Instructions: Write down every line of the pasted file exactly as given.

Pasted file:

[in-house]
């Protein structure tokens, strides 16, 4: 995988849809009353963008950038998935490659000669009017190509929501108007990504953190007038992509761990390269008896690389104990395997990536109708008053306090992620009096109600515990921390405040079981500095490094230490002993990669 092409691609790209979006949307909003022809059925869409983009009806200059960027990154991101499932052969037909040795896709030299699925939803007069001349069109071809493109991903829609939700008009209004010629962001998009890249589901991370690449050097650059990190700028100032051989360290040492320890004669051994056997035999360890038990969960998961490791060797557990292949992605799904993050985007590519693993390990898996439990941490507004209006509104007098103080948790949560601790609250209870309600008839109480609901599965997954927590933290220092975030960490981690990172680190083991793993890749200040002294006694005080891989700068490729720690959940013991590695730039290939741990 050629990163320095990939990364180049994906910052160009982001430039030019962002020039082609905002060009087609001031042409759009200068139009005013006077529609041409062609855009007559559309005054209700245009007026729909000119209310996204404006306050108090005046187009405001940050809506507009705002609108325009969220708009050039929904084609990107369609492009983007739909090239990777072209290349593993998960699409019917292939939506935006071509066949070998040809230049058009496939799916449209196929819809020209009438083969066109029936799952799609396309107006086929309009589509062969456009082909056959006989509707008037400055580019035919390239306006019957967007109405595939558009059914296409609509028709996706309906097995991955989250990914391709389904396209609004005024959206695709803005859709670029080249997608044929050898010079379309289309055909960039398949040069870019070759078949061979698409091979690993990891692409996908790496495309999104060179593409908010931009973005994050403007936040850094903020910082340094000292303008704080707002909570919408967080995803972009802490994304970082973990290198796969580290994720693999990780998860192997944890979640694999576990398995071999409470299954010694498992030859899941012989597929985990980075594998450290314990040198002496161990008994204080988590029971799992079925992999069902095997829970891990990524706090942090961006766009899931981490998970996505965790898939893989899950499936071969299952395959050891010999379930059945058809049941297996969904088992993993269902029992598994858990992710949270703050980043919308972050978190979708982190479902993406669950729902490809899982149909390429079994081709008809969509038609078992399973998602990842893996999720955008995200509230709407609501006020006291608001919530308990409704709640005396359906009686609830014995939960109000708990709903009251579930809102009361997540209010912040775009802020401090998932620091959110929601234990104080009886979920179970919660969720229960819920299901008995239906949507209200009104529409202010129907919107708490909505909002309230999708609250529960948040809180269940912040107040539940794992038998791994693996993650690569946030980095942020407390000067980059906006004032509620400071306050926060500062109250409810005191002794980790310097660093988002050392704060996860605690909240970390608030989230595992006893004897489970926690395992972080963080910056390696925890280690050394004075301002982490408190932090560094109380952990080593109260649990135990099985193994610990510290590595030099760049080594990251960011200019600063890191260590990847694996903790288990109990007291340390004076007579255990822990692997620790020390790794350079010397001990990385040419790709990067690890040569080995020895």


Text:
[in-house]
């Protein structure tokens, strides 16, 4: 995988849809009353963008950038998935490659000669009017190509929501108007990504953190007038992509761990390269008896690389104990395997990536109708008053306090992620009096109600515990921390405040079981500095490094230490002993990669 092409691609790209979006949307909003022809059925869409983009009806200059960027990154991101499932052969037909040795896709030299699925939803007069001349069109071809493109991903829609939700008009209004010629962001998009890249589901991370690449050097650059990190700028100032051989360290040492320890004669051994056997035999360890038990969960998961490791060797557990292949992605799904993050985007590519693993390990898996439990941490507004209006509104007098103080948790949560601790609250209870309600008839109480609901599965997954927590933290220092975030960490981690990172680190083991793993890749200040002294006694005080891989700068490729720690959940013991590695730039290939741990 050629990163320095990939990364180049994906910052160009982001430039030019962002020039082609905002060009087609001031042409759009200068139009005013006077529609041409062609855009007559559309005054209700245009007026729909000119209310996204404006306050108090005046187009405001940050809506507009705002609108325009969220708009050039929904084609990107369609492009983007739909090239990777072209290349593993998960699409019917292939939506935006071509066949070998040809230049058009496939799916449209196929819809020209009438083969066109029936799952799609396309107006086929309009589509062969456009082909056959006989509707008037400055580019035919390239306006019957967007109405595939558009059914296409609509028709996706309906097995991955989250990914391709389904396209609004005024959206695709803005859709670029080249997608044929050898010079379309289309055909960039398949040069870019070759078949061979698409091979690993990891692409996908790496495309999104060179593409908010931009973005994050403007936040850094903020910082340094000292303008704080707002909570919408967080995803972009802490994304970082973990290198796969580290994720693999990780998860192997944890979640694999576990398995071999409470299954010694498992030859899941012989597929985990980075594998450290314990040198002496161990008994204080988590029971799992079925992999069902095997829970891990990524706090942090961006766009899931981490998970996505965790898939893989899950499936071969299952395959050891010999379930059945058809049941297996969904088992993993269902029992598994858990992710949270703050980043919308972050978190979708982190479902993406669950729902490809899982149909390429079994081709008809969509038609078992399973998602990842893996999720955008995200509230709407609501006020006291608001919530308990409704709640005396359906009686609830014995939960109000708990709903009251579930809102009361997540209010912040775009802020401090998932620091959110929601234990104080009886979920179970919660969720229960819920299901008995239906949507209200009104529409202010129907919107708490909505909002309230999708609250529960948040809180269940912040107040539940794992038998791994693996993650690569946030980095942020407390000067980059906006004032509620400071306050926060500062109250409810005191002794980790310097660093988002050392704060996860605690909240970390608030989230595992006893004897489970926690395992972080963080910056390696925890280690050394004075301002982490408190932090560094109380952990080593109260649990135990099985193994610990510290590595030099760049080594990251960011200019600063890191260590990847694996903790288990109990007291340390004076007579255990822990692997620790020390790794350079010397001990990385040419790709990067690890040569080995020895």